3 Recession-Proof Side Hustles That Could Protect Me From Lost Income

  • I like to have many sources of income, so I’m never blindsided by a sudden drop in income.
  • Speaking of a potential recession, I looked for surefire ways to make more money.
  • I am considering buying a vending machine, starting a pet care business and doing some tutoring.

One of my biggest goals for 2022 is to find another profitable stampede. As an entrepreneur who has been self-employed since 2015, I am always eager to find other ways to generate new income.

But speaking of an impending recession, I want to make sure I’m putting my resources into a business that won’t collapse if the economy is hit hard.

During my research, I came up with a list of side businesses that historically have been recession proof.

1. Vending machines

For the past few years, owning a vending machine has been at the top of my list of side activities. You can buy a vending machine for a few thousand dollars (between $1,500 and $10,000 depending on the type of machine) and only have to worry about weekly upkeep and maintenance, including restocking the machine. and its proper functioning.

The vending machine industry is recession-proof, not only because these vending machines are often found in high-traffic areas, such as airports, entertainment centers, shopping malls, etc., but also because of the Item prices: It’s not a huge cost for a consumer to stop and spend a dollar or two on a snack or drink.

Once you’ve decided on the type of vending machine you’d like to have (personal products, food, electronics), you go out and secure a location by asking busy facilities to rent the space to you or take a cut of the profits. Then you buy the vending machine. It is a low lift startup that can generate good profits.

2. Animal Care

It wasn’t until I got my first dog in 2022 that I started to see how much money it costs to have a pet. Not only do you have to shell out money for food, treats, and toys, but the vet bills always seem to pile up.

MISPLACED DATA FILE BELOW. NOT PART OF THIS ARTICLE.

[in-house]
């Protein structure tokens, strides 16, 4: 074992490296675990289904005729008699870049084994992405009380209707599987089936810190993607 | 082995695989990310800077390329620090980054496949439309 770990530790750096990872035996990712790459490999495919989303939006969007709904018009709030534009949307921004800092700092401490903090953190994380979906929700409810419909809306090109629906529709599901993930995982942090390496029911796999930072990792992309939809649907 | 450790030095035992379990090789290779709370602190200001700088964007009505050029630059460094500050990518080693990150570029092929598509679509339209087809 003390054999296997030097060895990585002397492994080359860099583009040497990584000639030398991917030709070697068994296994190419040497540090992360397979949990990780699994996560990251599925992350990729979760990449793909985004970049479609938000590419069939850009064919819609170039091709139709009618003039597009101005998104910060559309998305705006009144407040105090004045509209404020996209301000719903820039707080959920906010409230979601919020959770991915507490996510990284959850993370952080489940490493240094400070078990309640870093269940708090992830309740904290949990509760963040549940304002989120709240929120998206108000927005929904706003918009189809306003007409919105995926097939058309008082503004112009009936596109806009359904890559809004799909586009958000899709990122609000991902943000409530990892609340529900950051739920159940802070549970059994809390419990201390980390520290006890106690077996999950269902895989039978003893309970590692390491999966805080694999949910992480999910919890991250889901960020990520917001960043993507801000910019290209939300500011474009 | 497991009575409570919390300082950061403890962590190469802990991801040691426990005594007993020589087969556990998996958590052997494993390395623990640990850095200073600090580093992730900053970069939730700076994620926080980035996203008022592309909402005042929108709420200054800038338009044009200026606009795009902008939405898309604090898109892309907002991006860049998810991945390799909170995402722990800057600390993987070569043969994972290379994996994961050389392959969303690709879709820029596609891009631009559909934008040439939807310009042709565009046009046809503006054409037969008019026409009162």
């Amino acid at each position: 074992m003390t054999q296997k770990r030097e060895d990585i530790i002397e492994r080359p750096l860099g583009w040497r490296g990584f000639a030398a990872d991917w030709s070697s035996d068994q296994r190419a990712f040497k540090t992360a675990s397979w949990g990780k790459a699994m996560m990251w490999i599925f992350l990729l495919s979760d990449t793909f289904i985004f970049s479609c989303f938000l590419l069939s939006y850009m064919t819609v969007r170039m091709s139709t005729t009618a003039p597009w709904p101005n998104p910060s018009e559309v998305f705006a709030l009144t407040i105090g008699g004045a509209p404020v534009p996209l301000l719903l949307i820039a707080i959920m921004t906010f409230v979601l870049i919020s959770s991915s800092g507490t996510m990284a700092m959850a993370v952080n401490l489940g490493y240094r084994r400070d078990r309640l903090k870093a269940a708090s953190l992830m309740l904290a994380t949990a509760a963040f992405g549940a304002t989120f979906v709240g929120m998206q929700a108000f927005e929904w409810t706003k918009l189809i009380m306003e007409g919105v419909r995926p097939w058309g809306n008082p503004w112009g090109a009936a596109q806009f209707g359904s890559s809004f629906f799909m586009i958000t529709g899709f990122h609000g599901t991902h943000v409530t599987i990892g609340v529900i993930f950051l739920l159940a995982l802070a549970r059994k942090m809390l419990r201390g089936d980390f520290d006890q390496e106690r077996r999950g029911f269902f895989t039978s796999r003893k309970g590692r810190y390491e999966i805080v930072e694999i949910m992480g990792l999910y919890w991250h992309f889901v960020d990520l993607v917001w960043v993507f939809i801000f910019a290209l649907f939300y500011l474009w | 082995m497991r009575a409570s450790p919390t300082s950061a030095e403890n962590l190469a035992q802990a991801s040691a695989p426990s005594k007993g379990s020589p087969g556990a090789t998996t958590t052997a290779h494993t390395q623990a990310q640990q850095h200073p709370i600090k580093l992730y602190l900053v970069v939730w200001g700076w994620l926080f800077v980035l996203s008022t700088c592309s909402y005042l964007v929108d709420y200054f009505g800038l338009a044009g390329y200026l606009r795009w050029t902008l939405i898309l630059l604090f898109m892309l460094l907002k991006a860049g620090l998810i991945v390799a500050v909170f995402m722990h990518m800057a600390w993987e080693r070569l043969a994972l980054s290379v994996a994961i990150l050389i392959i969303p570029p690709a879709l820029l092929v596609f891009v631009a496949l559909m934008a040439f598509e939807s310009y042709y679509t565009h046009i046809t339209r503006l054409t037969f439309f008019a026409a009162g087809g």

According to the American Pet Products Association, people spent $123.6 billion on their pets in 2021, up from $90.5 billion in 2018. Additionally, during the pandemic, more than 23 million U.S. households , nearly one in five households, have adopted a pet. , according to the American Society for the Prevention of Cruelty to Animals.

With the influx of pet owners, a recession isn’t going to change their buying habits too much when it comes to the essentials their dogs need. That’s why I’m considering pursuing a side hustle in the pet industry, whether it’s starting a food or treat business, a leash and collar business, or making more pet care and walking.

3. Tutoring

Just because a recession is happening doesn’t mean the whole world stops. One thing that continues is school, and because of this, many parents still find themselves in the market for tutoring or after-school education.

Although you can hire a tutor of different education levels for your child, at different prices, it’s a service that parents with even a little extra disposable income are unlikely to cut if it means their child can progress in school or even increase their scores to get into a certain college.

I’ve never done tutoring before, but after looking into it, anyone can create a profile on sites like Wyzant or Tutor.com, list their resume and accomplishments, figure out what subjects they want teach and set his hourly rate. From there, parents can reach out to find the best tutor for their child’s needs and budget.

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